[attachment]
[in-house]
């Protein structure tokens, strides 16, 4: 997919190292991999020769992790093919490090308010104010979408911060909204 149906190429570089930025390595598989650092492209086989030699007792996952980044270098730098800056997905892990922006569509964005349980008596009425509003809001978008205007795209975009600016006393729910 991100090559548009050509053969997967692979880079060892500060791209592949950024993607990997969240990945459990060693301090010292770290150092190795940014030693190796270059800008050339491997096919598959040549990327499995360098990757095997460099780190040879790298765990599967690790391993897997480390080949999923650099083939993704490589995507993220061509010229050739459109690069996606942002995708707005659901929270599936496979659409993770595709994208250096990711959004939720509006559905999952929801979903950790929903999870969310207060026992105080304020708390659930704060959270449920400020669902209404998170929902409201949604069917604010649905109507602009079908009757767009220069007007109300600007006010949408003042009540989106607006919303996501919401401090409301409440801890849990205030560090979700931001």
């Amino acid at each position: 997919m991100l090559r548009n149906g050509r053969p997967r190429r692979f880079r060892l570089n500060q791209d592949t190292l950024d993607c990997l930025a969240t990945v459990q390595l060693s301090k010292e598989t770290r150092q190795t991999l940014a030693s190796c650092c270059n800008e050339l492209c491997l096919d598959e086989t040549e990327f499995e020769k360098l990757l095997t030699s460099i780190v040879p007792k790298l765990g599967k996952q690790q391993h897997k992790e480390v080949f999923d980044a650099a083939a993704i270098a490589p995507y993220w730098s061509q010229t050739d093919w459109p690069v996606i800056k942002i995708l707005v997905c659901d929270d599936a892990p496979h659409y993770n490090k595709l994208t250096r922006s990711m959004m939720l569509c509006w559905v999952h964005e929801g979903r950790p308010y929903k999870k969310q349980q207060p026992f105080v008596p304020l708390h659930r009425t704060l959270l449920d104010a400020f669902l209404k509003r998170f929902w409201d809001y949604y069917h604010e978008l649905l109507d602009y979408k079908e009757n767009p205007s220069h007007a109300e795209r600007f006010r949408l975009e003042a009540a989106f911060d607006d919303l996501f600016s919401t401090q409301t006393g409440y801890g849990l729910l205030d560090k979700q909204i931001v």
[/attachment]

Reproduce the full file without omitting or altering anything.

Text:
[in-house]
């Protein structure tokens, strides 16, 4: 997919190292991999020769992790093919490090308010104010979408911060909204 149906190429570089930025390595598989650092492209086989030699007792996952980044270098730098800056997905892990922006569509964005349980008596009425509003809001978008205007795209975009600016006393729910 991100090559548009050509053969997967692979880079060892500060791209592949950024993607990997969240990945459990060693301090010292770290150092190795940014030693190796270059800008050339491997096919598959040549990327499995360098990757095997460099780190040879790298765990599967690790391993897997480390080949999923650099083939993704490589995507993220061509010229050739459109690069996606942002995708707005659901929270599936496979659409993770595709994208250096990711959004939720509006559905999952929801979903950790929903999870969310207060026992105080304020708390659930704060959270449920400020669902209404998170929902409201949604069917604010649905109507602009079908009757767009220069007007109300600007006010949408003042009540989106607006919303996501919401401090409301409440801890849990205030560090979700931001």
């Amino acid at each position: 997919m991100l090559r548009n149906g050509r053969p997967r190429r692979f880079r060892l570089n500060q791209d592949t190292l950024d993607c990997l930025a969240t990945v459990q390595l060693s301090k010292e598989t770290r150092q190795t991999l940014a030693s190796c650092c270059n800008e050339l492209c491997l096919d598959e086989t040549e990327f499995e020769k360098l990757l095997t030699s460099i780190v040879p007792k790298l765990g599967k996952q690790q391993h897997k992790e480390v080949f999923d980044a650099a083939a993704i270098a490589p995507y993220w730098s061509q010229t050739d093919w459109p690069v996606i800056k942002i995708l707005v997905c659901d929270d599936a892990p496979h659409y993770n490090k595709l994208t250096r922006s990711m959004m939720l569509c509006w559905v999952h964005e929801g979903r950790p308010y929903k999870k969310q349980q207060p026992f105080v008596p304020l708390h659930r009425t704060l959270l449920d104010a400020f669902l209404k509003r998170f929902w409201d809001y949604y069917h604010e978008l649905l109507d602009y979408k079908e009757n767009p205007s220069h007007a109300e795209r600007f006010r949408l975009e003042a009540a989106f911060d607006d919303l996501f600016s919401t401090q409301t006393g409440y801890g849990l729910l205030d560090k979700q909204i931001v």